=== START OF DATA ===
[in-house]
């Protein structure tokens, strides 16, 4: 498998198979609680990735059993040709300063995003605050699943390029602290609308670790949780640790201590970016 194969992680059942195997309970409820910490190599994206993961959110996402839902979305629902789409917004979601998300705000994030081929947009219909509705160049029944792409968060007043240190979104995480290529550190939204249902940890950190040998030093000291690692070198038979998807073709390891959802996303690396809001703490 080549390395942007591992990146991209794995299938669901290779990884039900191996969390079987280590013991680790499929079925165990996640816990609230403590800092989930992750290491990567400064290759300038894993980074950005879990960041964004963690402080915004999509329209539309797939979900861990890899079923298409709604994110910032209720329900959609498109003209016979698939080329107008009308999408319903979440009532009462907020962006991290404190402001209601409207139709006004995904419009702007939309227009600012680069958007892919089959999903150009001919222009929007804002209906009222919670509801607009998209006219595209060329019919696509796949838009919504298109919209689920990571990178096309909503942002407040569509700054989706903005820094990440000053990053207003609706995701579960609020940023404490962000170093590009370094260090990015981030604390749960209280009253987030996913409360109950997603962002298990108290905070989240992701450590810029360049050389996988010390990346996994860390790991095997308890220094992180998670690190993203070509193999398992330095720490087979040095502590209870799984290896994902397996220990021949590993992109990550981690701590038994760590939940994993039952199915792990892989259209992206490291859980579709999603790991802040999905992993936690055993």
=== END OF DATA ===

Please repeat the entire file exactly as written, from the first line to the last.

[in-house]
């Protein structure tokens, strides 16, 4: 498998198979609680990735059993040709300063995003605050699943390029602290609308670790949780640790201590970016 194969992680059942195997309970409820910490190599994206993961959110996402839902979305629902789409917004979601998300705000994030081929947009219909509705160049029944792409968060007043240190979104995480290529550190939204249902940890950190040998030093000291690692070198038979998807073709390891959802996303690396809001703490 080549390395942007591992990146991209794995299938669901290779990884039900191996969390079987280590013991680790499929079925165990996640816990609230403590800092989930992750290491990567400064290759300038894993980074950005879990960041964004963690402080915004999509329209539309797939979900861990890899079923298409709604994110910032209720329900959609498109003209016979698939080329107008009308999408319903979440009532009462907020962006991290404190402001209601409207139709006004995904419009702007939309227009600012680069958007892919089959999903150009001919222009929007804002209906009222919670509801607009998209006219595209060329019919696509796949838009919504298109919209689920990571990178096309909503942002407040569509700054989706903005820094990440000053990053207003609706995701579960609020940023404490962000170093590009370094260090990015981030604390749960209280009253987030996913409360109950997603962002298990108290905070989240992701450590810029360049050389996988010390990346996994860390790991095997308890220094992180998670690190993203070509193999398992330095720490087979040095502590209870799984290896994902397996220990021949590993992109990550981690701590038994760590939940994993039952199915792990892989259209992206490291859980579709999603790991802040999905992993936690055993």